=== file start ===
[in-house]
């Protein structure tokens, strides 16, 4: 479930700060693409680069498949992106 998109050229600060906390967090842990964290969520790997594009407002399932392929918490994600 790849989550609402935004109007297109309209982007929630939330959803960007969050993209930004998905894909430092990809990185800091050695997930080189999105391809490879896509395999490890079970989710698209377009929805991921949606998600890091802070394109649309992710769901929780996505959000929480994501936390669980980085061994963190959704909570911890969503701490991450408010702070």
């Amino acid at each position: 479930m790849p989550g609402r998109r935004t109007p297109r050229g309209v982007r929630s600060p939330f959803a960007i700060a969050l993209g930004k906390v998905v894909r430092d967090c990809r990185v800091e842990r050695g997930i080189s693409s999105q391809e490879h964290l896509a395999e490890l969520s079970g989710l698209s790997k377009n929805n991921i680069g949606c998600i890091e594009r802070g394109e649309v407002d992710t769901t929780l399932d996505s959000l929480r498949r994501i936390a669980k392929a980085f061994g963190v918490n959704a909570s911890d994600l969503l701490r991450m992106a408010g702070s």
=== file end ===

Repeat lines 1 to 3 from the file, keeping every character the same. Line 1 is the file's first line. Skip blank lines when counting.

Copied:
[in-house]
């Protein structure tokens, strides 16, 4: 479930700060693409680069498949992106 998109050229600060906390967090842990964290969520790997594009407002399932392929918490994600 790849989550609402935004109007297109309209982007929630939330959803960007969050993209930004998905894909430092990809990185800091050695997930080189999105391809490879896509395999490890079970989710698209377009929805991921949606998600890091802070394109649309992710769901929780996505959000929480994501936390669980980085061994963190959704909570911890969503701490991450408010702070």
């Amino acid at each position: 479930m790849p989550g609402r998109r935004t109007p297109r050229g309209v982007r929630s600060p939330f959803a960007i700060a969050l993209g930004k906390v998905v894909r430092d967090c990809r990185v800091e842990r050695g997930i080189s693409s999105q391809e490879h964290l896509a395999e490890l969520s079970g989710l698209s790997k377009n929805n991921i680069g949606c998600i890091e594009r802070g394109e649309v407002d992710t769901t929780l399932d996505s959000l929480r498949r994501i936390a669980k392929a980085f061994g963190v918490n959704a909570s911890d994600l969503l701490r991450m992106a408010g702070s």